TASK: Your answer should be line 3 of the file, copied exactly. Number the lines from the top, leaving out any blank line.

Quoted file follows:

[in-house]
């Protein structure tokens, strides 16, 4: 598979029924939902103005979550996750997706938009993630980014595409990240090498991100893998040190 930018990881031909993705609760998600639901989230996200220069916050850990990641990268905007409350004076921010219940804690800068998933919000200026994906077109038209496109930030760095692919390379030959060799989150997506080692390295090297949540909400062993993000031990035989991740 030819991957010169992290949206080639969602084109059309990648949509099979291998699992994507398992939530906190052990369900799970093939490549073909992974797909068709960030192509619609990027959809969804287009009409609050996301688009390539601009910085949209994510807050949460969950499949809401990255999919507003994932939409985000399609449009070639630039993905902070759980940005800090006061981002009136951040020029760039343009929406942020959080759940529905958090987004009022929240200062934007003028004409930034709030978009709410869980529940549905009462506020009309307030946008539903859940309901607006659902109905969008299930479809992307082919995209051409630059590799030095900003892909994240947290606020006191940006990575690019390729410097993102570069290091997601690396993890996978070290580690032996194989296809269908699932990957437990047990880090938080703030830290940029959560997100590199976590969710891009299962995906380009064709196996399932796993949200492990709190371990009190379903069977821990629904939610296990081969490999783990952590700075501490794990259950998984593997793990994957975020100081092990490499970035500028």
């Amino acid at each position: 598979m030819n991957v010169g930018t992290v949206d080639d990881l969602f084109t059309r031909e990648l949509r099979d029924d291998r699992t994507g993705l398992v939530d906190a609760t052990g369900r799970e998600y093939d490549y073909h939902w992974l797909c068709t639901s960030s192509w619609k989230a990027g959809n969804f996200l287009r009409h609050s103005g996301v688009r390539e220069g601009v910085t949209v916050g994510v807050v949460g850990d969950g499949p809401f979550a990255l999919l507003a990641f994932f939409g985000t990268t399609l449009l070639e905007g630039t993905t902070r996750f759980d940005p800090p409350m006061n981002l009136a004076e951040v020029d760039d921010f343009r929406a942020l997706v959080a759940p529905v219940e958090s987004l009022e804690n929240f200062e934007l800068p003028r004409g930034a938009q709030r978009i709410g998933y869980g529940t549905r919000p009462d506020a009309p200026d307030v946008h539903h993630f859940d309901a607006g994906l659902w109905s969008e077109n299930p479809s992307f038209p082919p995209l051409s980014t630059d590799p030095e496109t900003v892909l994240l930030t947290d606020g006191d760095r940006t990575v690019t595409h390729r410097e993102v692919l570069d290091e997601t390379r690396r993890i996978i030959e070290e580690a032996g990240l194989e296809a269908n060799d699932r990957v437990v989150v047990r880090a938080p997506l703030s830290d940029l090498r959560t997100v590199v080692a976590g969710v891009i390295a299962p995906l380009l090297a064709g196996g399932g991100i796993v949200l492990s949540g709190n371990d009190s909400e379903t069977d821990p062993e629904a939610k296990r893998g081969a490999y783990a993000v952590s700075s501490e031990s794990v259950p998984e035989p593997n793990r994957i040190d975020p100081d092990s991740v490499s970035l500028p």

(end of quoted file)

């Amino acid at each position: 598979m030819n991957v010169g930018t992290v949206d080639d990881l969602f084109t059309r031909e990648l949509r099979d029924d291998r699992t994507g993705l398992v939530d906190a609760t052990g369900r799970e998600y093939d490549y073909h939902w992974l797909c068709t639901s960030s192509w619609k989230a990027g959809n969804f996200l287009r009409h609050s103005g996301v688009r390539e220069g601009v910085t949209v916050g994510v807050v949460g850990d969950g499949p809401f979550a990255l999919l507003a990641f994932f939409g985000t990268t399609l449009l070639e905007g630039t993905t902070r996750f759980d940005p800090p409350m006061n981002l009136a004076e951040v020029d760039d921010f343009r929406a942020l997706v959080a759940p529905v219940e958090s987004l009022e804690n929240f200062e934007l800068p003028r004409g930034a938009q709030r978009i709410g998933y869980g529940t549905r919000p009462d506020a009309p200026d307030v946008h539903h993630f859940d309901a607006g994906l659902w109905s969008e077109n299930p479809s992307f038209p082919p995209l051409s980014t630059d590799p030095e496109t900003v892909l994240l930030t947290d606020g006191d760095r940006t990575v690019t595409h390729r410097e993102v692919l570069d290091e997601t390379r690396r993890i996978i030959e070290e580690a032996g990240l194989e296809a269908n060799d699932r990957v437990v989150v047990r880090a938080p997506l703030s830290d940029l090498r959560t997100v590199v080692a976590g969710v891009i390295a299962p995906l380009l090297a064709g196996g399932g991100i796993v949200l492990s949540g709190n371990d009190s909400e379903t069977d821990p062993e629904a939610k296990r893998g081969a490999y783990a993000v952590s700075s501490e031990s794990v259950p998984e035989p593997n793990r994957i040190d975020p100081d092990s991740v490499s970035l500028p």